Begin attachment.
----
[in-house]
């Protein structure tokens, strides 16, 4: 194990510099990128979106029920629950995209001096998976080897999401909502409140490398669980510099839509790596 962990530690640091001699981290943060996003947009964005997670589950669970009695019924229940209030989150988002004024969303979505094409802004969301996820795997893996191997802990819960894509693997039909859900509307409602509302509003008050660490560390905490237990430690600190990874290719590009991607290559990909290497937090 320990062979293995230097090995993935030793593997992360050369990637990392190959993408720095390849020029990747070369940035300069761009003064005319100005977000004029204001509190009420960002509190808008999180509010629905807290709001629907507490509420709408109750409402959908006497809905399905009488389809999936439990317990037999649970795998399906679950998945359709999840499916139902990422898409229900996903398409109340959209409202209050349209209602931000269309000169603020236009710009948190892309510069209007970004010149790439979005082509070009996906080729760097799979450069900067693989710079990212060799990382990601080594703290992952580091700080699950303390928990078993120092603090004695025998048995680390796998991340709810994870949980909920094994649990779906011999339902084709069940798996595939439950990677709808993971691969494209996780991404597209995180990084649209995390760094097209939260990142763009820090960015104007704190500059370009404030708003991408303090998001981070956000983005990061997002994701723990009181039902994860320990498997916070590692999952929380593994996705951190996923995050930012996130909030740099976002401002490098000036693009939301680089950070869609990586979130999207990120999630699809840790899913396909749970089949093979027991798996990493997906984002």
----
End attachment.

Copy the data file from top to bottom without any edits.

[in-house]
């Protein structure tokens, strides 16, 4: 194990510099990128979106029920629950995209001096998976080897999401909502409140490398669980510099839509790596 962990530690640091001699981290943060996003947009964005997670589950669970009695019924229940209030989150988002004024969303979505094409802004969301996820795997893996191997802990819960894509693997039909859900509307409602509302509003008050660490560390905490237990430690600190990874290719590009991607290559990909290497937090 320990062979293995230097090995993935030793593997992360050369990637990392190959993408720095390849020029990747070369940035300069761009003064005319100005977000004029204001509190009420960002509190808008999180509010629905807290709001629907507490509420709408109750409402959908006497809905399905009488389809999936439990317990037999649970795998399906679950998945359709999840499916139902990422898409229900996903398409109340959209409202209050349209209602931000269309000169603020236009710009948190892309510069209007970004010149790439979005082509070009996906080729760097799979450069900067693989710079990212060799990382990601080594703290992952580091700080699950303390928990078993120092603090004695025998048995680390796998991340709810994870949980909920094994649990779906011999339902084709069940798996595939439950990677709808993971691969494209996780991404597209995180990084649209995390760094097209939260990142763009820090960015104007704190500059370009404030708003991408303090998001981070956000983005990061997002994701723990009181039902994860320990498997916070590692999952929380593994996705951190996923995050930012996130909030740099976002401002490098000036693009939301680089950070869609990586979130999207990120999630699809840790899913396909749970089949093979027991798996990493997906984002």